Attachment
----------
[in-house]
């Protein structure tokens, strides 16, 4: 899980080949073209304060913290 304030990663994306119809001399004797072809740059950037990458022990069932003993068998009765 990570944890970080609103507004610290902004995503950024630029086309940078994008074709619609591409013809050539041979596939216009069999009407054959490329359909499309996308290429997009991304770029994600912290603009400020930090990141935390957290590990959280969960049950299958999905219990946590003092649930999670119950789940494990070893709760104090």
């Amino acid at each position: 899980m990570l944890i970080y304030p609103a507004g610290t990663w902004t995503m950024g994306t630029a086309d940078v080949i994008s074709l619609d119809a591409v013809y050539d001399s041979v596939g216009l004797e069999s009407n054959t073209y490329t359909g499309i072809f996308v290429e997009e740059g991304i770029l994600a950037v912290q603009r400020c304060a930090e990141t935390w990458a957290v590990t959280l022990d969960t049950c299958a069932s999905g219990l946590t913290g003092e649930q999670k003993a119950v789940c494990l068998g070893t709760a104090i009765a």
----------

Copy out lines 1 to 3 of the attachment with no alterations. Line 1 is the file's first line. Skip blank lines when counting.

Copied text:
[in-house]
């Protein structure tokens, strides 16, 4: 899980080949073209304060913290 304030990663994306119809001399004797072809740059950037990458022990069932003993068998009765 990570944890970080609103507004610290902004995503950024630029086309940078994008074709619609591409013809050539041979596939216009069999009407054959490329359909499309996308290429997009991304770029994600912290603009400020930090990141935390957290590990959280969960049950299958999905219990946590003092649930999670119950789940494990070893709760104090």
């Amino acid at each position: 899980m990570l944890i970080y304030p609103a507004g610290t990663w902004t995503m950024g994306t630029a086309d940078v080949i994008s074709l619609d119809a591409v013809y050539d001399s041979v596939g216009l004797e069999s009407n054959t073209y490329t359909g499309i072809f996308v290429e997009e740059g991304i770029l994600a950037v912290q603009r400020c304060a930090e990141t935390w990458a957290v590990t959280l022990d969960t049950c299958a069932s999905g219990l946590t913290g003092e649930q999670k003993a119950v789940c494990l068998g070893t709760a104090i009765a």